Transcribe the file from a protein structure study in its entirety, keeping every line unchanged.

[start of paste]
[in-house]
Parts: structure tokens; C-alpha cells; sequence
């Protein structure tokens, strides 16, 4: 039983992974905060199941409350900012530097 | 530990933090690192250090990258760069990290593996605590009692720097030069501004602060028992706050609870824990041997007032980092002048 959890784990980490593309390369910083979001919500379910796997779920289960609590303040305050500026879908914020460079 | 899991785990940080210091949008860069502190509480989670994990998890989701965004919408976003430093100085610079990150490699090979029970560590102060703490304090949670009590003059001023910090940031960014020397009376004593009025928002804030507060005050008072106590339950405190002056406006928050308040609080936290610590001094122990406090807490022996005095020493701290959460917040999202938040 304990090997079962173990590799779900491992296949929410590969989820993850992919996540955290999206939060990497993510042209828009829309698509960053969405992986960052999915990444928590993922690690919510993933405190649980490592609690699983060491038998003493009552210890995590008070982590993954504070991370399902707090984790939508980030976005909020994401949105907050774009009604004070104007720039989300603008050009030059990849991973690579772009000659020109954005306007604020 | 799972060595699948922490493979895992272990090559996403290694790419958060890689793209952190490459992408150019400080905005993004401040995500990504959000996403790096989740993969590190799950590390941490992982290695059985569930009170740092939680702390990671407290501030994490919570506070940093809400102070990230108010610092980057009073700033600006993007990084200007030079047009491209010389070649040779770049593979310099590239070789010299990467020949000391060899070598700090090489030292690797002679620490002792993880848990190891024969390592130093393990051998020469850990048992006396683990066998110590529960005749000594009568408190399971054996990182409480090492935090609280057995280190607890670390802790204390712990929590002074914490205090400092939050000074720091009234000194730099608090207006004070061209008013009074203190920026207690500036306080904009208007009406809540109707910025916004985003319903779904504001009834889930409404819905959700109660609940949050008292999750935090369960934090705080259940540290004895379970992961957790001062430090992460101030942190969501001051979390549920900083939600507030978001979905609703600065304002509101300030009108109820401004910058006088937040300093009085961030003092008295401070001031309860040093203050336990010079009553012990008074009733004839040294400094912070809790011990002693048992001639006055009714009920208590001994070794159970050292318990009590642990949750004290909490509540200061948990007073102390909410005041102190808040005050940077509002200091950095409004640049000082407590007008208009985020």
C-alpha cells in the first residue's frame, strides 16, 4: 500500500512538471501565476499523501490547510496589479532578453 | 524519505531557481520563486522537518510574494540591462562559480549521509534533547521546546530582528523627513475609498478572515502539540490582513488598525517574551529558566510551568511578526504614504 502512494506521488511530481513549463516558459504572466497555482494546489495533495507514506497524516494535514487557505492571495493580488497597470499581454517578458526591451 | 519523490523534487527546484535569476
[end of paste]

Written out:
[in-house]
Parts: structure tokens; C-alpha cells; sequence
């Protein structure tokens, strides 16, 4: 039983992974905060199941409350900012530097 | 530990933090690192250090990258760069990290593996605590009692720097030069501004602060028992706050609870824990041997007032980092002048 959890784990980490593309390369910083979001919500379910796997779920289960609590303040305050500026879908914020460079 | 899991785990940080210091949008860069502190509480989670994990998890989701965004919408976003430093100085610079990150490699090979029970560590102060703490304090949670009590003059001023910090940031960014020397009376004593009025928002804030507060005050008072106590339950405190002056406006928050308040609080936290610590001094122990406090807490022996005095020493701290959460917040999202938040 304990090997079962173990590799779900491992296949929410590969989820993850992919996540955290999206939060990497993510042209828009829309698509960053969405992986960052999915990444928590993922690690919510993933405190649980490592609690699983060491038998003493009552210890995590008070982590993954504070991370399902707090984790939508980030976005909020994401949105907050774009009604004070104007720039989300603008050009030059990849991973690579772009000659020109954005306007604020 | 799972060595699948922490493979895992272990090559996403290694790419958060890689793209952190490459992408150019400080905005993004401040995500990504959000996403790096989740993969590190799950590390941490992982290695059985569930009170740092939680702390990671407290501030994490919570506070940093809400102070990230108010610092980057009073700033600006993007990084200007030079047009491209010389070649040779770049593979310099590239070789010299990467020949000391060899070598700090090489030292690797002679620490002792993880848990190891024969390592130093393990051998020469850990048992006396683990066998110590529960005749000594009568408190399971054996990182409480090492935090609280057995280190607890670390802790204390712990929590002074914490205090400092939050000074720091009234000194730099608090207006004070061209008013009074203190920026207690500036306080904009208007009406809540109707910025916004985003319903779904504001009834889930409404819905959700109660609940949050008292999750935090369960934090705080259940540290004895379970992961957790001062430090992460101030942190969501001051979390549920900083939600507030978001979905609703600065304002509101300030009108109820401004910058006088937040300093009085961030003092008295401070001031309860040093203050336990010079009553012990008074009733004839040294400094912070809790011990002693048992001639006055009714009920208590001994070794159970050292318990009590642990949750004290909490509540200061948990007073102390909410005041102190808040005050940077509002200091950095409004640049000082407590007008208009985020």
C-alpha cells in the first residue's frame, strides 16, 4: 500500500512538471501565476499523501490547510496589479532578453 | 524519505531557481520563486522537518510574494540591462562559480549521509534533547521546546530582528523627513475609498478572515502539540490582513488598525517574551529558566510551568511578526504614504 502512494506521488511530481513549463516558459504572466497555482494546489495533495507514506497524516494535514487557505492571495493580488497597470499581454517578458526591451 | 519523490523534487527546484535569476